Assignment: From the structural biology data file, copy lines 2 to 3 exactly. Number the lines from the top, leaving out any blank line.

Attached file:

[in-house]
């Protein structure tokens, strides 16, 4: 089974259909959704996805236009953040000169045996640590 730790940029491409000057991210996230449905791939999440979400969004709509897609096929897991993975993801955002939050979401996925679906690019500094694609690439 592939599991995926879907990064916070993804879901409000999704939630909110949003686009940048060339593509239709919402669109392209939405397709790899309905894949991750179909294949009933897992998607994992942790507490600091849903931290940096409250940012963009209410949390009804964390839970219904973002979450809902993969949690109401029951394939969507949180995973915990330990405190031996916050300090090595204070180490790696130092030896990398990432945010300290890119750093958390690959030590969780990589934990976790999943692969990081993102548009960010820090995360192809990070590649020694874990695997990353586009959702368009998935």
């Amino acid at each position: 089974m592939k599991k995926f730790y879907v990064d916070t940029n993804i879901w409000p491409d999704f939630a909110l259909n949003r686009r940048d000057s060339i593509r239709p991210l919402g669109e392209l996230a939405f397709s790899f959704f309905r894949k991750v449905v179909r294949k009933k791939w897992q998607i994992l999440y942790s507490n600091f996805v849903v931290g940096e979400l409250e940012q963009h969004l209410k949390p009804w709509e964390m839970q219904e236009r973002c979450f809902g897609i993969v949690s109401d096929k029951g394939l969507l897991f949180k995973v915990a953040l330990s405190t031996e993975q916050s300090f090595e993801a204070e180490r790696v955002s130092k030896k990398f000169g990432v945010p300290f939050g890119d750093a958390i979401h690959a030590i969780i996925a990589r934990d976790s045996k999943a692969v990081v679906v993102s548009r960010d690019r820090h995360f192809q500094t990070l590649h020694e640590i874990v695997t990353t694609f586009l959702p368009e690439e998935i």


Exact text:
């Protein structure tokens, strides 16, 4: 089974259909959704996805236009953040000169045996640590 730790940029491409000057991210996230449905791939999440979400969004709509897609096929897991993975993801955002939050979401996925679906690019500094694609690439 592939599991995926879907990064916070993804879901409000999704939630909110949003686009940048060339593509239709919402669109392209939405397709790899309905894949991750179909294949009933897992998607994992942790507490600091849903931290940096409250940012963009209410949390009804964390839970219904973002979450809902993969949690109401029951394939969507949180995973915990330990405190031996916050300090090595204070180490790696130092030896990398990432945010300290890119750093958390690959030590969780990589934990976790999943692969990081993102548009960010820090995360192809990070590649020694874990695997990353586009959702368009998935």
């Amino acid at each position: 089974m592939k599991k995926f730790y879907v990064d916070t940029n993804i879901w409000p491409d999704f939630a909110l259909n949003r686009r940048d000057s060339i593509r239709p991210l919402g669109e392209l996230a939405f397709s790899f959704f309905r894949k991750v449905v179909r294949k009933k791939w897992q998607i994992l999440y942790s507490n600091f996805v849903v931290g940096e979400l409250e940012q963009h969004l209410k949390p009804w709509e964390m839970q219904e236009r973002c979450f809902g897609i993969v949690s109401d096929k029951g394939l969507l897991f949180k995973v915990a953040l330990s405190t031996e993975q916050s300090f090595e993801a204070e180490r790696v955002s130092k030896k990398f000169g990432v945010p300290f939050g890119d750093a958390i979401h690959a030590i969780i996925a990589r934990d976790s045996k999943a692969v990081v679906v993102s548009r960010d690019r820090h995360f192809q500094t990070l590649h020694e640590i874990v695997t990353t694609f586009l959702p368009e690439e998935i």